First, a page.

The lower lugs of the barrel were examined. The inboard lower lug contained features typical of overstress separation. The examination of the outboard lower lug revealed that approximately 80 percent of the of the surface on the aft section of the outboard piece was smooth and flat, and contained crack arrest markings typical of fatigue. The fatigue cracking emanated from an origin area located in the bore of the lug at or adjacent to the chamfer between the bore and the outside face. The fatigue fracture plane was oriented approximately 25 degrees below the horizontal center line of the lug.

A scanning electron microscopic (SEM) examination of the origin area of the fatigue crack revealed that the fatigue fracture features stemmed from two adjacent corrosion pits. Together the corrosion pits at the origin area measured 0.077 inch wide on the bore surface of the lug. Adjacent to the origin area, the fracture surface was covered with what appeared to be corrosion deposits. However, away from the origin, the fatigue portion of the fracture contained well defined fatigue striations. Outside of the fatigue region, the fracture surface contained features typical of overstress separation.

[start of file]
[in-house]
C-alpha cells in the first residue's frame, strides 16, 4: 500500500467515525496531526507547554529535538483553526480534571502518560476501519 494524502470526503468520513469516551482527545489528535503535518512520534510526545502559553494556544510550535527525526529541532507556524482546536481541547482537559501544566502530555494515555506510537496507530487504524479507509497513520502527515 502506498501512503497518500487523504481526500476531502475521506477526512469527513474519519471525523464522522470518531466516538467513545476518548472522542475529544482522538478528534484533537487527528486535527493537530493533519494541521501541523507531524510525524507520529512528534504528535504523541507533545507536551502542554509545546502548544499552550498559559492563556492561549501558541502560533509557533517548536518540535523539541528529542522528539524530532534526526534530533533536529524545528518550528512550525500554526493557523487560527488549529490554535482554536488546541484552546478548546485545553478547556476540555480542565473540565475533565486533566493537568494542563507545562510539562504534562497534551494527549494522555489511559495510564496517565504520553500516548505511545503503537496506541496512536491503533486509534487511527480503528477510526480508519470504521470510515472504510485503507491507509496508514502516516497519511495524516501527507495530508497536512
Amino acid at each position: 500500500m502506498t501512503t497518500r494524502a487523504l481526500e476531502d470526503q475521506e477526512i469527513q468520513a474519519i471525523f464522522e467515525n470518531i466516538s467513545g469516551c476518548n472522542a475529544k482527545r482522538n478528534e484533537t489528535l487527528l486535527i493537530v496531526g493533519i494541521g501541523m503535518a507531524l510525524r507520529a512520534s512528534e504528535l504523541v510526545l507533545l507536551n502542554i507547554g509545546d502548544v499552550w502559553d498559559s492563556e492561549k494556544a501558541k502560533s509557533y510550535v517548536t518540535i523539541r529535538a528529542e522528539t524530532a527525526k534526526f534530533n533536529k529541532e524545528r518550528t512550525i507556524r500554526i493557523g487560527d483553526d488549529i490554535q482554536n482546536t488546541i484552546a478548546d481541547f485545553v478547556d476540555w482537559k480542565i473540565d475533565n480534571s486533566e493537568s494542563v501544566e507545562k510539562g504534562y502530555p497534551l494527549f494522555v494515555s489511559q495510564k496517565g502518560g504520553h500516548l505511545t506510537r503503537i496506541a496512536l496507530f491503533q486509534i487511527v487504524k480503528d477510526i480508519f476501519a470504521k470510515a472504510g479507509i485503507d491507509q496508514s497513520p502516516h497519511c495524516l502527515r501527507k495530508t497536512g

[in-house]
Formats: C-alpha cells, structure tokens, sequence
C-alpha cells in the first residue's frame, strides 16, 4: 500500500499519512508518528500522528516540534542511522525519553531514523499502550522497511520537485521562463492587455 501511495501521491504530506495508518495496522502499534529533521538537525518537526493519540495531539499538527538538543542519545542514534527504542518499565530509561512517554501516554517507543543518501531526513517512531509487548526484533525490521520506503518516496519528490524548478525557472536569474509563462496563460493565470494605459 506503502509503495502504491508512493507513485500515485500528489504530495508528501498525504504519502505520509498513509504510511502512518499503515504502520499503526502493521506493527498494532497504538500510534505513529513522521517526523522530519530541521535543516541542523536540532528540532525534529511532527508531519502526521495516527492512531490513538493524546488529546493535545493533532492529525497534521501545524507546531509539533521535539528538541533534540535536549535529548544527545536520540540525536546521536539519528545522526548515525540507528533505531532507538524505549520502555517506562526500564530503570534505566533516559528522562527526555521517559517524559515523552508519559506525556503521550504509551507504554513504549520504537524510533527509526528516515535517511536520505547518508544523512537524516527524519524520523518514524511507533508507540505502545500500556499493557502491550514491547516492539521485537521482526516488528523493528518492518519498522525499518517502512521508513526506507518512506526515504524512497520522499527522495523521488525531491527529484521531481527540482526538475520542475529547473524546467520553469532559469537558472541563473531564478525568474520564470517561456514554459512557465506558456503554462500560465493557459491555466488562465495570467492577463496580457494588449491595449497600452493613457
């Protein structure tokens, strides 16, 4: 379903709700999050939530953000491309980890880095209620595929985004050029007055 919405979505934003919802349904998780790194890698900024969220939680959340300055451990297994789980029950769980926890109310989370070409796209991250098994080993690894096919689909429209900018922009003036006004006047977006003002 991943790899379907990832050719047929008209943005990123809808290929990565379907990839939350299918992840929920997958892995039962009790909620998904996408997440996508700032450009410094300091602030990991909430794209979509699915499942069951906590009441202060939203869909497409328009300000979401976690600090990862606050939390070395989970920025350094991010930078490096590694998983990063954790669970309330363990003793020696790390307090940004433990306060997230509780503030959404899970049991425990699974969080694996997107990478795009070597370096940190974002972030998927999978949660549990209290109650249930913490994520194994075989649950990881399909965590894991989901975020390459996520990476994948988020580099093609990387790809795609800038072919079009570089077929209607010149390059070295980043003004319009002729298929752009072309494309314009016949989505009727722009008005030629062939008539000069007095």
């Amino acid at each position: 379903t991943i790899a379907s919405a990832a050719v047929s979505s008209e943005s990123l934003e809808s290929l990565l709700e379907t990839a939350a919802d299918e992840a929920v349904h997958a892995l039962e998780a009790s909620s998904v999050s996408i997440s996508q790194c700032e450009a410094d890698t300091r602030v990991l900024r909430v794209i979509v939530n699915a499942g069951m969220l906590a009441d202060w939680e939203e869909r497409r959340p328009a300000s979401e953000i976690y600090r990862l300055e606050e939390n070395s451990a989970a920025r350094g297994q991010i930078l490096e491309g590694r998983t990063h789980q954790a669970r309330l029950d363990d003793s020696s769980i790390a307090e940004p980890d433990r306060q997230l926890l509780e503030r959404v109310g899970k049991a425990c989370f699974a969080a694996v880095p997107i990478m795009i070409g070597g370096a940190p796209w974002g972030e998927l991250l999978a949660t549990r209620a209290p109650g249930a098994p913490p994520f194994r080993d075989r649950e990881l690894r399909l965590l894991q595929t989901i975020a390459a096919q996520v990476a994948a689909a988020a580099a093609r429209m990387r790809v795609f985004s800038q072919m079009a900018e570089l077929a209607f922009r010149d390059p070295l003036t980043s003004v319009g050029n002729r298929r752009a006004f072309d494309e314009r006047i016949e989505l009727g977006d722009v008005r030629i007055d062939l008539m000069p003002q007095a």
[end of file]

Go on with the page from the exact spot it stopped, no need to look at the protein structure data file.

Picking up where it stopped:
The bushings for the lower lugs of the barrel had been replaced when the MLG assembly had been overhauled in April 1991. During the examination of the bushings, it was determined that the bushings did not have the proper interference fit. The specified interference fit was 0.144 mm (min) to 0.193 mm (max), but the measured interference fit of the bushings was 0.099 mm to 0.124 mm.

An energy dispersive spectroscopy (EDS) examination of the outside surface of both bushings, as well as in the corner between the outside diameter and the flange, revealed no evidence of cadmium plating. The manufacturer's specifications require cadmium plating during overhaul.

The overhaul procedures specified by Messier-Dowty, the landing gear manufacturer, were:

1) to plate the bushings with 5 to 7 microns of cadmium plating. 2) to apply a primer paint to the bushings and allow it to dry. 3) to apply a wet coat of primer paint prior to press fitting the bushings into the lug.

DAAS reported that the procedures used during overhaul were not in strict accordance with the manufacturer's procedures, but were an acceptable practice. The procedures used by DAAS at the time of overhaul included:

1) to plate the bushings with 5 to 7 microns of cadmium plating. 2) to apply a coat of Mastinox D-40 prior to press fitting the bushings into the lug.